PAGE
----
The dangerous comfort zone

by daniel on July 26, 2009

Sleeping on Couch

Every person has a comfort zone, where the competence is known and the risks of making fool of oneself are low. The comfort zone is like a good comfy home, where the inside is suited to stay for as long as possible. Outdoors looms the danger, full with traps and unknowns.

Some people always stay indoors; keep themselves only doing what they know, risk haters. Others are the opposite; always stay outdoors, where the danger is constant, risk lovers.

Who are you? How do you divide you attention?


In this age of information and constant change, the comfort zone is a dangerous place. Technical capacities needed today may be obsolete and the comfort zone becomes a trap. Some examples that come to mind are vacuum valve technology, mainframe maintenance and IBM AS400 programming. All of the above became obsolete within some time frame and the jobs related to them as well.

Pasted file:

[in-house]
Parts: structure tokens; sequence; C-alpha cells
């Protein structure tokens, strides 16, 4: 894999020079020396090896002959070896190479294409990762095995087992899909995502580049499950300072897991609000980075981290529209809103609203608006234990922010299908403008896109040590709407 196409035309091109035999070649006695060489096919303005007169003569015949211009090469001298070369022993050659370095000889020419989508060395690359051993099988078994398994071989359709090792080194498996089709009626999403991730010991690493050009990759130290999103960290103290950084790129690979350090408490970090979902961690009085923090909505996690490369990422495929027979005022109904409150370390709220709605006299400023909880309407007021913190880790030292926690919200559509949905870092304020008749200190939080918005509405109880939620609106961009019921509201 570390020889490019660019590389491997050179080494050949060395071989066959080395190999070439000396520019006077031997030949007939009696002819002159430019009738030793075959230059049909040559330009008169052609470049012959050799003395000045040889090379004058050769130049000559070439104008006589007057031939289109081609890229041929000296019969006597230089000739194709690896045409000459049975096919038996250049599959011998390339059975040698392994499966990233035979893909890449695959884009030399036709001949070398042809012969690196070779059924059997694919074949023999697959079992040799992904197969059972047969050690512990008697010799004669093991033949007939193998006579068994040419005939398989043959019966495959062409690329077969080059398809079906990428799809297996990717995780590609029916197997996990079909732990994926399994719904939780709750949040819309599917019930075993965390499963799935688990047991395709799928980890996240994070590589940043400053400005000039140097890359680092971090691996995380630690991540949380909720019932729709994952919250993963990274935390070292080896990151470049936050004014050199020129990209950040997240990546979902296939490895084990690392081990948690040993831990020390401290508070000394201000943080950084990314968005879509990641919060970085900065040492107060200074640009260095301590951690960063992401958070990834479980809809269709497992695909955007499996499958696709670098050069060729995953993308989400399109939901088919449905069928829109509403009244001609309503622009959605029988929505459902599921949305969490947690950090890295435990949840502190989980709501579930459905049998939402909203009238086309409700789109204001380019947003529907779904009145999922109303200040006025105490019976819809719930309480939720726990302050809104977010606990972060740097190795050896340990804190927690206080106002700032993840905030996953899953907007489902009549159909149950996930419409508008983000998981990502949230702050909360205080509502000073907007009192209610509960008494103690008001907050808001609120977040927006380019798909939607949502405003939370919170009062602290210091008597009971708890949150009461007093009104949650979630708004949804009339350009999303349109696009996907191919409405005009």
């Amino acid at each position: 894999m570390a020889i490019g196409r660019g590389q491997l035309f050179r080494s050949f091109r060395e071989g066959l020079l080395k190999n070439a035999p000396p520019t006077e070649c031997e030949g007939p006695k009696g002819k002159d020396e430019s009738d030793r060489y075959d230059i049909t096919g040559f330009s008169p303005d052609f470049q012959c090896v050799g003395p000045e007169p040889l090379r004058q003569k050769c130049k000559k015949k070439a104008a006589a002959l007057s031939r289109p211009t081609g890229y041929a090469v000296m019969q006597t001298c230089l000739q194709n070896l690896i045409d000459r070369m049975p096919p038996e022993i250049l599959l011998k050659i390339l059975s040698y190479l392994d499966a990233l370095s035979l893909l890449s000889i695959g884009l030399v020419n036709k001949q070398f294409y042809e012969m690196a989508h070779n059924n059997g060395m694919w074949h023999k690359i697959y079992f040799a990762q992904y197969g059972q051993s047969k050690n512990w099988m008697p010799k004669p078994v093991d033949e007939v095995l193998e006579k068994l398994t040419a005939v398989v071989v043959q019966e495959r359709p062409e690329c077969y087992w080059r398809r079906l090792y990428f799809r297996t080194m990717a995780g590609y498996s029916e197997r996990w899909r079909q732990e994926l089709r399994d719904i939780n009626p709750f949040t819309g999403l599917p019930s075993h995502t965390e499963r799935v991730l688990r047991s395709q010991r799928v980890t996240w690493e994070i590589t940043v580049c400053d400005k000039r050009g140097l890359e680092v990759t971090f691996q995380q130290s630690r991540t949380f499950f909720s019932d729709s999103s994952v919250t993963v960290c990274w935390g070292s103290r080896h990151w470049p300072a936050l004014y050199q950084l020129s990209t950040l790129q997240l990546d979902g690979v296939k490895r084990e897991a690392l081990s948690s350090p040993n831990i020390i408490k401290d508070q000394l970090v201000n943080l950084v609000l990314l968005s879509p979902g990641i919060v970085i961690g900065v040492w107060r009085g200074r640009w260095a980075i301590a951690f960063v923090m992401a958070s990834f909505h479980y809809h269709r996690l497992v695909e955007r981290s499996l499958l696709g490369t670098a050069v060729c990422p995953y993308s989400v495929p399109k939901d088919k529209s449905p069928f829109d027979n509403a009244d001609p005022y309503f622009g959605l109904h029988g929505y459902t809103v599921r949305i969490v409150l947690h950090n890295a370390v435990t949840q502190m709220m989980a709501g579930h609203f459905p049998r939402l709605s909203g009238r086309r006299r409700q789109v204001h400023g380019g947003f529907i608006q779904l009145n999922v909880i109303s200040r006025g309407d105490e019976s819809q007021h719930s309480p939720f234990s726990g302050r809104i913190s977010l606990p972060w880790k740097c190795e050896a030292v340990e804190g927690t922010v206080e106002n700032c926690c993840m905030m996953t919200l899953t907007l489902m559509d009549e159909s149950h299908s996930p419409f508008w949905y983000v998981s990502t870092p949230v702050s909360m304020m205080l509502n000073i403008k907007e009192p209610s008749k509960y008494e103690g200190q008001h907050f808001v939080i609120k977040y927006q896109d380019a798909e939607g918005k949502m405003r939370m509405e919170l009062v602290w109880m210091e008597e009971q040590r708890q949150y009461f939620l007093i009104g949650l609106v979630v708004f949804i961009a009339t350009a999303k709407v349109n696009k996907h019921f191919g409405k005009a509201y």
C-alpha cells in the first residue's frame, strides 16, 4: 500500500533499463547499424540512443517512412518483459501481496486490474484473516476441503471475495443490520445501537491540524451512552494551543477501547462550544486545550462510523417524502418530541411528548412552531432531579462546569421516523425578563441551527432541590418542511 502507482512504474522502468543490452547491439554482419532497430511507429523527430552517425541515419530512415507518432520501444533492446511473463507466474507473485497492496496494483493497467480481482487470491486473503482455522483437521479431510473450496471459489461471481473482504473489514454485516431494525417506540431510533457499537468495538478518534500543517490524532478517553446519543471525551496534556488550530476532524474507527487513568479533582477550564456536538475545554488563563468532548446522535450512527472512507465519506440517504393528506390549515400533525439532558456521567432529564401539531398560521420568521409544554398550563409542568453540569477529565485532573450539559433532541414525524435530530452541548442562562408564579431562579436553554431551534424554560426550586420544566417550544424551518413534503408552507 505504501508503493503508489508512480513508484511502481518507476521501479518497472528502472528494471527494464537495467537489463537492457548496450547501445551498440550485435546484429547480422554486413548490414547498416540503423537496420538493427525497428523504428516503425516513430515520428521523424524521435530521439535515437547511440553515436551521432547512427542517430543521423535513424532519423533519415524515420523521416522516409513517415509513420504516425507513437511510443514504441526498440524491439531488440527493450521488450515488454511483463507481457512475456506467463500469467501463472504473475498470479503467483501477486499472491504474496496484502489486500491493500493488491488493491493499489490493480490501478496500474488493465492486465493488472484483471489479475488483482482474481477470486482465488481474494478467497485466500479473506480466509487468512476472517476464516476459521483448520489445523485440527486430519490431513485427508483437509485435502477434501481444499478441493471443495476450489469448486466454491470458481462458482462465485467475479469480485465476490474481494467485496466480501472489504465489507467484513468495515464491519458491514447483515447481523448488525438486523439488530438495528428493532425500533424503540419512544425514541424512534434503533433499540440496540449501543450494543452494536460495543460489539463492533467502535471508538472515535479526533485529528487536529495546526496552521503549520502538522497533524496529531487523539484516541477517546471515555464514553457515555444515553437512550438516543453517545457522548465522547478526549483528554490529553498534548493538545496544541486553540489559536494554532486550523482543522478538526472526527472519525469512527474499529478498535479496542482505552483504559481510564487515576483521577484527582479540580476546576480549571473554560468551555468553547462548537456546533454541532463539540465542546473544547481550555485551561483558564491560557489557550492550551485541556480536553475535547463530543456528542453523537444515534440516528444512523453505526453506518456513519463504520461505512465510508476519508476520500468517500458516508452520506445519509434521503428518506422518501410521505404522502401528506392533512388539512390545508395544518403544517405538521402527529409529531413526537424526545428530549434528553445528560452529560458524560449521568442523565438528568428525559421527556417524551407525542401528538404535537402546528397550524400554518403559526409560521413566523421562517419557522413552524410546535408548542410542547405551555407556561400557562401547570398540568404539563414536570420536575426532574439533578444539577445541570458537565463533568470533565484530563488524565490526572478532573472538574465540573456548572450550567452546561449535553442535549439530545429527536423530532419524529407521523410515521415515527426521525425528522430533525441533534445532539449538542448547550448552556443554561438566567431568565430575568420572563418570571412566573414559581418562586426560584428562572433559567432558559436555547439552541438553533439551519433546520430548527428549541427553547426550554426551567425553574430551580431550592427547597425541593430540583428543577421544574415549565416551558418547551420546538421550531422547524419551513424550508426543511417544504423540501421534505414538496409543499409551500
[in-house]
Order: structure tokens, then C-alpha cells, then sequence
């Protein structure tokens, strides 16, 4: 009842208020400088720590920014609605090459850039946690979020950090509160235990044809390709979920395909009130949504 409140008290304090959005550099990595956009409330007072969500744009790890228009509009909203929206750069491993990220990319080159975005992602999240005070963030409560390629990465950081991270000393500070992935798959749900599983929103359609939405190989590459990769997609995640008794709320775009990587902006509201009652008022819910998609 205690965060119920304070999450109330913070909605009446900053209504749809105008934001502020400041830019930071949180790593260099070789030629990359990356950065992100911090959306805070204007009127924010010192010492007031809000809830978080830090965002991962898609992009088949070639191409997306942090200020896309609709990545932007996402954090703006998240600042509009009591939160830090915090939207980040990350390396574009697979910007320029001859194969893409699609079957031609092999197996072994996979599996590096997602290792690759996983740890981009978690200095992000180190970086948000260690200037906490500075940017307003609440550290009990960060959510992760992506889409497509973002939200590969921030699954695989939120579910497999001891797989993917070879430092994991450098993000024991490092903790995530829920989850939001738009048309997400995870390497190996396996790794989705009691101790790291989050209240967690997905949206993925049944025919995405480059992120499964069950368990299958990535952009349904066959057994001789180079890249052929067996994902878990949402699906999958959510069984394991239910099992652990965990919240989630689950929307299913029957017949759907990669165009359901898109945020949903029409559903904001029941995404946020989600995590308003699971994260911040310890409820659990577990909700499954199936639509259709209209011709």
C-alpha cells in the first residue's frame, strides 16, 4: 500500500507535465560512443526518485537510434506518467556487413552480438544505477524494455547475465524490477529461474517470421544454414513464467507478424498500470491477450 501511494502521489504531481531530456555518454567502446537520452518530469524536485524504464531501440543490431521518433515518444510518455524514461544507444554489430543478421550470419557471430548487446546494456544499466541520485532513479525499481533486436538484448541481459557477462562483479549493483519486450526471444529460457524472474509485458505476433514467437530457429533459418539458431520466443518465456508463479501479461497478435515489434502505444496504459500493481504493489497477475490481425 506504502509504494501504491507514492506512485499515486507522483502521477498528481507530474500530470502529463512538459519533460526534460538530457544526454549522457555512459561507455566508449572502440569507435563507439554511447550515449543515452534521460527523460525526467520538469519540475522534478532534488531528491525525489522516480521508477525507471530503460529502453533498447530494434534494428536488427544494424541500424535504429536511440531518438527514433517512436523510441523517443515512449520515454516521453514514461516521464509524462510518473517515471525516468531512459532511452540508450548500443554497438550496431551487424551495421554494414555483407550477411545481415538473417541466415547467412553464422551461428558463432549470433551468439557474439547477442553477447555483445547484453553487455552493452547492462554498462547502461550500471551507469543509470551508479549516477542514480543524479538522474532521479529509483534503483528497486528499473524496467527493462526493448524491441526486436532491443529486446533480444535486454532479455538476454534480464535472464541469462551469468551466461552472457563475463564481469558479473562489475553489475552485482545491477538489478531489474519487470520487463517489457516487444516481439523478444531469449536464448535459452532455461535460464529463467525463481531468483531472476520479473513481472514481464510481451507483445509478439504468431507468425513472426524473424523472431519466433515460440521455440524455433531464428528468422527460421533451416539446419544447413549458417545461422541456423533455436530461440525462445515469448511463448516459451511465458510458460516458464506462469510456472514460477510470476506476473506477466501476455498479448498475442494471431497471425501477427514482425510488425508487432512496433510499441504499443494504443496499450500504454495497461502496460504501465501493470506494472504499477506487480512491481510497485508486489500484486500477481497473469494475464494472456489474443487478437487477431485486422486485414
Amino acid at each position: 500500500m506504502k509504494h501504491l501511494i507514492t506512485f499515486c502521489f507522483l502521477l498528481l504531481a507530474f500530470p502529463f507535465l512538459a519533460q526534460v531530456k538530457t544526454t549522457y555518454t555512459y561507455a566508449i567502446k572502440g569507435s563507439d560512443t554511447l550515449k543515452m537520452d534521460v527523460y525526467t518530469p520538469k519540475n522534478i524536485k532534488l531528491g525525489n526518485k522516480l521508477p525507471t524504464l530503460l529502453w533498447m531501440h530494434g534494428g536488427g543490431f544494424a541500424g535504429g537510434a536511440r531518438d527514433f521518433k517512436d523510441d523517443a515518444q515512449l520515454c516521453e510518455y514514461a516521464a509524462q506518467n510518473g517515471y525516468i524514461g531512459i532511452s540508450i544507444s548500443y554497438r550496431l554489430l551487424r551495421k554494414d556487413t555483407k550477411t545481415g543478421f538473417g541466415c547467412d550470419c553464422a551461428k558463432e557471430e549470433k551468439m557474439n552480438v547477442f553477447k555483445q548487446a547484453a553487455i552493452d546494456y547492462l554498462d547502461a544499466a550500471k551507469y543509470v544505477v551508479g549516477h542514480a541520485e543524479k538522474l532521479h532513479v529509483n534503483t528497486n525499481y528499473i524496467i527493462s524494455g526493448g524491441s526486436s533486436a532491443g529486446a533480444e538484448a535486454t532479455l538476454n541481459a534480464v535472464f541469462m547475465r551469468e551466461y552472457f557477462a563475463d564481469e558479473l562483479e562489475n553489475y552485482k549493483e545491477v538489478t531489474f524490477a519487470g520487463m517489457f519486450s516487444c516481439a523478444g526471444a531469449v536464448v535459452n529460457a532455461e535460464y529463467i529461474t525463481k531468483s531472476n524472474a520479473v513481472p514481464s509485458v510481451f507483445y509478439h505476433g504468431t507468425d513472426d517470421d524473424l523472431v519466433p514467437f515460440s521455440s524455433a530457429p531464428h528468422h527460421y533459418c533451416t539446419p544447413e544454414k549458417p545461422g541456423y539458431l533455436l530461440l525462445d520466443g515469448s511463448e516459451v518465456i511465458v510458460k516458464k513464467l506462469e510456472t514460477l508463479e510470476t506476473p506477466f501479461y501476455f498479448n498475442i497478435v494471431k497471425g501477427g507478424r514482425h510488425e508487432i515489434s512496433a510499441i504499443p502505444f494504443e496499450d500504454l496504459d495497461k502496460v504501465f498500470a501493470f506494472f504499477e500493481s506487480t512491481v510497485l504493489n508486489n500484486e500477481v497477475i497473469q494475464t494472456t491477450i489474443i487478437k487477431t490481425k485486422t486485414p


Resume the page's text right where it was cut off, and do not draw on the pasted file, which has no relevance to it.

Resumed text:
On the other hand, the risk obsolescence of new technologies, or Buzz, is even greater. What was the “emerging technology” a year ago? What about the “latest trend” that was forgotten almost as soon as it emerged? The rate of change and introduction of new “innovations” has increased to the point of being almost impossible to track.


The correct course of action should be defining circles of interest:

  1. Comfort zone: in this zone the capabilities should be strong, understood and feel natural, almost self evident.
  2. Technical similarity zone: in this zone the capabilities are limited, but that can reuse some knowledge or thought processes from the comfort zone.
  3. Green Field: in this zone new capabilities are required, completely different from the comfort zone.


In the comfort zone the information on changes is gathered as ongoing task, so it does not require special effort. The technical similar zone requires extending the inquiries in a direction not obvious, like learning DBA expertise for a network admin. The real growth comes from exploring and learning in the green field. What would happen for the same network administrator if he learned selling capabilities?  In case of searching a new job, he will be able to be able to sell himself better or even look for a sales position.


The actual mix of learning new capabilities vs. reinforcing existing ones is very personal, but it should contain some of the three zones. Although the green field is the most difficult, it is the one who can bear more fruit that staying in the dangerous comfort zone.

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